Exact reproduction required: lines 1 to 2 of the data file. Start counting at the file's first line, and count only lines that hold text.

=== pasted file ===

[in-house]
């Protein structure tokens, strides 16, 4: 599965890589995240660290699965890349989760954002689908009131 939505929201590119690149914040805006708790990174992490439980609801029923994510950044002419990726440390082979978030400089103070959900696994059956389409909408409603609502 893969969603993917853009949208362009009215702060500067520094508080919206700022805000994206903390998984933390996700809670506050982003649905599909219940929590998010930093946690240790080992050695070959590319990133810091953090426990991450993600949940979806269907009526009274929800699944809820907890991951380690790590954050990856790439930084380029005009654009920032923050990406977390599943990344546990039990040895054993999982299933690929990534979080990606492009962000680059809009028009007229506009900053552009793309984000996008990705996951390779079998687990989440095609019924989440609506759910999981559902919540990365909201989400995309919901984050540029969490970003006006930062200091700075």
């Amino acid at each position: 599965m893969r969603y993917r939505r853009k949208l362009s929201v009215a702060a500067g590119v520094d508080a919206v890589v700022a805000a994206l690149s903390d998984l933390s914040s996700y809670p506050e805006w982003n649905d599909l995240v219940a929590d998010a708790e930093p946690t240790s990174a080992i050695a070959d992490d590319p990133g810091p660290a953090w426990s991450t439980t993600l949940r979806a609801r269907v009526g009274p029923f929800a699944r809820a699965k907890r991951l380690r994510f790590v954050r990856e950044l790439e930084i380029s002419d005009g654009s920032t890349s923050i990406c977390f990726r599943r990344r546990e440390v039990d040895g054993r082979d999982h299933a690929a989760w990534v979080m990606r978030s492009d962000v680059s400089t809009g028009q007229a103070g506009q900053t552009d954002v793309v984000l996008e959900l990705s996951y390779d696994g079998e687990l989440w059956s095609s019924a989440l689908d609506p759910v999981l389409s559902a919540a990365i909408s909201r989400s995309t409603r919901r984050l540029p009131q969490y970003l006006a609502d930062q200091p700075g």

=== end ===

[in-house]
């Protein structure tokens, strides 16, 4: 599965890589995240660290699965890349989760954002689908009131 939505929201590119690149914040805006708790990174992490439980609801029923994510950044002419990726440390082979978030400089103070959900696994059956389409909408409603609502 893969969603993917853009949208362009009215702060500067520094508080919206700022805000994206903390998984933390996700809670506050982003649905599909219940929590998010930093946690240790080992050695070959590319990133810091953090426990991450993600949940979806269907009526009274929800699944809820907890991951380690790590954050990856790439930084380029005009654009920032923050990406977390599943990344546990039990040895054993999982299933690929990534979080990606492009962000680059809009028009007229506009900053552009793309984000996008990705996951390779079998687990989440095609019924989440609506759910999981559902919540990365909201989400995309919901984050540029969490970003006006930062200091700075």